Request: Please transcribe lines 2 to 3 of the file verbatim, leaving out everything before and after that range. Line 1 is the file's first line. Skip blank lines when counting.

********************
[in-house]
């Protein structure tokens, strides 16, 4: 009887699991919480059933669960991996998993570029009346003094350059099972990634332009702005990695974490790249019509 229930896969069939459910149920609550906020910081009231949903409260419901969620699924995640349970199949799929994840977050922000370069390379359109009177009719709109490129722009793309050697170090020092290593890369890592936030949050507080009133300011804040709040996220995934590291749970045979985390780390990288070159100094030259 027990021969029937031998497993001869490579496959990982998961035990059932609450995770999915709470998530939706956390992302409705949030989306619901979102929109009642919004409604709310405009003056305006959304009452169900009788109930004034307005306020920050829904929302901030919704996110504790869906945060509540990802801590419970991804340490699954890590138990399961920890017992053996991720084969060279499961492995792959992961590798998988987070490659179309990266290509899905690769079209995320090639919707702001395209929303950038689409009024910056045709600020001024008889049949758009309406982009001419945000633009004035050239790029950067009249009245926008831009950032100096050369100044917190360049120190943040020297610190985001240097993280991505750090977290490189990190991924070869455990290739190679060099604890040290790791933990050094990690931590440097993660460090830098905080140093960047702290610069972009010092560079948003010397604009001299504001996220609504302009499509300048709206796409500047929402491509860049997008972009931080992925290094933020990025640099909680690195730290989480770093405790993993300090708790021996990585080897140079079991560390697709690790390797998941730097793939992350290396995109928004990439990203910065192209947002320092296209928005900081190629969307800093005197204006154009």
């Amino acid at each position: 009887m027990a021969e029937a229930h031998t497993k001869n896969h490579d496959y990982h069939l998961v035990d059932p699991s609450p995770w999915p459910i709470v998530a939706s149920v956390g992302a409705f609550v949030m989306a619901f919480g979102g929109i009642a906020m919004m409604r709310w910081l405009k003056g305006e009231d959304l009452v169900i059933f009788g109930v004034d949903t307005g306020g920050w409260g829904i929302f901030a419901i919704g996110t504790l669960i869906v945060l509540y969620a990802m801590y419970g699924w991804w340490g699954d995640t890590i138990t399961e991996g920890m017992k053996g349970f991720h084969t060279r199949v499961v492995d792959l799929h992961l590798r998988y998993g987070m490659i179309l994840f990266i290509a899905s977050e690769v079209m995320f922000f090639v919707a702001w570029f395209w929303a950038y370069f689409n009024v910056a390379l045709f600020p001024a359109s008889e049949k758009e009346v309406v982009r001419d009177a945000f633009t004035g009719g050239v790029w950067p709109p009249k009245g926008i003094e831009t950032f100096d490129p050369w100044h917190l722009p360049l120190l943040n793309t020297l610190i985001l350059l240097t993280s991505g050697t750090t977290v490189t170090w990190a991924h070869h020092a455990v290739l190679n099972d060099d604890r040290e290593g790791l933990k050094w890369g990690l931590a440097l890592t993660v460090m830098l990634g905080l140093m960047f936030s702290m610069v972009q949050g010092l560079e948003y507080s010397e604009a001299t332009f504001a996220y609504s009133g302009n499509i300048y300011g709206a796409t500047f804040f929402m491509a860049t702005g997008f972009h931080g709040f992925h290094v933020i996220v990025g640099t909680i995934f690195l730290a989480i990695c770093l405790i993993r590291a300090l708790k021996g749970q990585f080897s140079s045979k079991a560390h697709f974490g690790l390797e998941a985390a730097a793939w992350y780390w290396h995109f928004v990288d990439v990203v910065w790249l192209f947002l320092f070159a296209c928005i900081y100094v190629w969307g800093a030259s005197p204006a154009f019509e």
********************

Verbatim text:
């Protein structure tokens, strides 16, 4: 009887699991919480059933669960991996998993570029009346003094350059099972990634332009702005990695974490790249019509 229930896969069939459910149920609550906020910081009231949903409260419901969620699924995640349970199949799929994840977050922000370069390379359109009177009719709109490129722009793309050697170090020092290593890369890592936030949050507080009133300011804040709040996220995934590291749970045979985390780390990288070159100094030259 027990021969029937031998497993001869490579496959990982998961035990059932609450995770999915709470998530939706956390992302409705949030989306619901979102929109009642919004409604709310405009003056305006959304009452169900009788109930004034307005306020920050829904929302901030919704996110504790869906945060509540990802801590419970991804340490699954890590138990399961920890017992053996991720084969060279499961492995792959992961590798998988987070490659179309990266290509899905690769079209995320090639919707702001395209929303950038689409009024910056045709600020001024008889049949758009309406982009001419945000633009004035050239790029950067009249009245926008831009950032100096050369100044917190360049120190943040020297610190985001240097993280991505750090977290490189990190991924070869455990290739190679060099604890040290790791933990050094990690931590440097993660460090830098905080140093960047702290610069972009010092560079948003010397604009001299504001996220609504302009499509300048709206796409500047929402491509860049997008972009931080992925290094933020990025640099909680690195730290989480770093405790993993300090708790021996990585080897140079079991560390697709690790390797998941730097793939992350290396995109928004990439990203910065192209947002320092296209928005900081190629969307800093005197204006154009």
């Amino acid at each position: 009887m027990a021969e029937a229930h031998t497993k001869n896969h490579d496959y990982h069939l998961v035990d059932p699991s609450p995770w999915p459910i709470v998530a939706s149920v956390g992302a409705f609550v949030m989306a619901f919480g979102g929109i009642a906020m919004m409604r709310w910081l405009k003056g305006e009231d959304l009452v169900i059933f009788g109930v004034d949903t307005g306020g920050w409260g829904i929302f901030a419901i919704g996110t504790l669960i869906v945060l509540y969620a990802m801590y419970g699924w991804w340490g699954d995640t890590i138990t399961e991996g920890m017992k053996g349970f991720h084969t060279r199949v499961v492995d792959l799929h992961l590798r998988y998993g987070m490659i179309l994840f990266i290509a899905s977050e690769v079209m995320f922000f090639v919707a702001w570029f395209w929303a950038y370069f689409n009024v910056a390379l045709f600020p001024a359109s008889e049949k758009e009346v309406v982009r001419d009177a945000f633009t004035g009719g050239v790029w950067p709109p009249k009245g926008i003094e831009t950032f100096d490129p050369w100044h917190l722009p360049l120190l943040n793309t020297l610190i985001l350059l240097t993280s991505g050697t750090t977290v490189t170090w990190a991924h070869h020092a455990v290739l190679n099972d060099d604890r040290e290593g790791l933990k050094w890369g990690l931590a440097l890592t993660v460090m830098l990634g905080l140093m960047f936030s702290m610069v972009q949050g010092l560079e948003y507080s010397e604009a001299t332009f504001a996220y609504s009133g302009n499509i300048y300011g709206a796409t500047f804040f929402m491509a860049t702005g997008f972009h931080g709040f992925h290094v933020i996220v990025g640099t909680i995934f690195l730290a989480i990695c770093l405790i993993r590291a300090l708790k021996g749970q990585f080897s140079s045979k079991a560390h697709f974490g690790l390797e998941a985390a730097a793939w992350y780390w290396h995109f928004v990288d990439v990203v910065w790249l192209f947002l320092f070159a296209c928005i900081y100094v190629w969307g800093a030259s005197p204006a154009f019509e």